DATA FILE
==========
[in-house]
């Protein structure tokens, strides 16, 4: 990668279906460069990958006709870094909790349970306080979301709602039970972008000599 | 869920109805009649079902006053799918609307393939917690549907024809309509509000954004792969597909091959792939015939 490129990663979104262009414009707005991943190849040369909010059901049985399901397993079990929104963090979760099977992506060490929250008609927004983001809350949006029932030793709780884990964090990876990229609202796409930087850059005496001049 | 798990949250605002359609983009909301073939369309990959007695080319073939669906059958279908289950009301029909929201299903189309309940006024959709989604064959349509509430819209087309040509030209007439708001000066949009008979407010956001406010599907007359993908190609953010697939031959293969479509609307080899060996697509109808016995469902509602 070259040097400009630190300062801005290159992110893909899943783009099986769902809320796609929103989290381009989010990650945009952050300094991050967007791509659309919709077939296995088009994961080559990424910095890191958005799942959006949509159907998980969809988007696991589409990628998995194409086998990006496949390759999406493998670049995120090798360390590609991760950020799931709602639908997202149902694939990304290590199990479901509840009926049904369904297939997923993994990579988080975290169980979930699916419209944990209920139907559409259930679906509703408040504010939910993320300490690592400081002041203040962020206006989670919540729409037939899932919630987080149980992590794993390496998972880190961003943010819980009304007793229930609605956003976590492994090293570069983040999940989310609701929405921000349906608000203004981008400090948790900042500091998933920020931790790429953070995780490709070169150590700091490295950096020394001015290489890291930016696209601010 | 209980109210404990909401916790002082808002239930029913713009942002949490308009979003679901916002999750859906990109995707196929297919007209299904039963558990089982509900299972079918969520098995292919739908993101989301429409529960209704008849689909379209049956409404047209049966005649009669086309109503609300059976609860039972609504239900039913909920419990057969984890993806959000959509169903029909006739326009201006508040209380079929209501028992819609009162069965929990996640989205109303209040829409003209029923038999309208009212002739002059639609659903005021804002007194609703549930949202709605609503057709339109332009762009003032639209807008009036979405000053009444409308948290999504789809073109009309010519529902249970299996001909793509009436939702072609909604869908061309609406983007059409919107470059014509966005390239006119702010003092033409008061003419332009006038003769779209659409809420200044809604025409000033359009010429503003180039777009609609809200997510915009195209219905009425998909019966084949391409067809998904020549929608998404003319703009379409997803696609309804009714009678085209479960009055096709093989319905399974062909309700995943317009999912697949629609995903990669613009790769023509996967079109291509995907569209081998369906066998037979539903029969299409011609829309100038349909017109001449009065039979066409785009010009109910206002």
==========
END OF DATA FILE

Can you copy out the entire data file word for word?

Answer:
[in-house]
């Protein structure tokens, strides 16, 4: 990668279906460069990958006709870094909790349970306080979301709602039970972008000599 | 869920109805009649079902006053799918609307393939917690549907024809309509509000954004792969597909091959792939015939 490129990663979104262009414009707005991943190849040369909010059901049985399901397993079990929104963090979760099977992506060490929250008609927004983001809350949006029932030793709780884990964090990876990229609202796409930087850059005496001049 | 798990949250605002359609983009909301073939369309990959007695080319073939669906059958279908289950009301029909929201299903189309309940006024959709989604064959349509509430819209087309040509030209007439708001000066949009008979407010956001406010599907007359993908190609953010697939031959293969479509609307080899060996697509109808016995469902509602 070259040097400009630190300062801005290159992110893909899943783009099986769902809320796609929103989290381009989010990650945009952050300094991050967007791509659309919709077939296995088009994961080559990424910095890191958005799942959006949509159907998980969809988007696991589409990628998995194409086998990006496949390759999406493998670049995120090798360390590609991760950020799931709602639908997202149902694939990304290590199990479901509840009926049904369904297939997923993994990579988080975290169980979930699916419209944990209920139907559409259930679906509703408040504010939910993320300490690592400081002041203040962020206006989670919540729409037939899932919630987080149980992590794993390496998972880190961003943010819980009304007793229930609605956003976590492994090293570069983040999940989310609701929405921000349906608000203004981008400090948790900042500091998933920020931790790429953070995780490709070169150590700091490295950096020394001015290489890291930016696209601010 | 209980109210404990909401916790002082808002239930029913713009942002949490308009979003679901916002999750859906990109995707196929297919007209299904039963558990089982509900299972079918969520098995292919739908993101989301429409529960209704008849689909379209049956409404047209049966005649009669086309109503609300059976609860039972609504239900039913909920419990057969984890993806959000959509169903029909006739326009201006508040209380079929209501028992819609009162069965929990996640989205109303209040829409003209029923038999309208009212002739002059639609659903005021804002007194609703549930949202709605609503057709339109332009762009003032639209807008009036979405000053009444409308948290999504789809073109009309010519529902249970299996001909793509009436939702072609909604869908061309609406983007059409919107470059014509966005390239006119702010003092033409008061003419332009006038003769779209659409809420200044809604025409000033359009010429503003180039777009609609809200997510915009195209219905009425998909019966084949391409067809998904020549929608998404003319703009379409997803696609309804009714009678085209479960009055096709093989319905399974062909309700995943317009999912697949629609995903990669613009790769023509996967079109291509995907569209081998369906066998037979539903029969299409011609829309100038349909017109001449009065039979066409785009010009109910206002």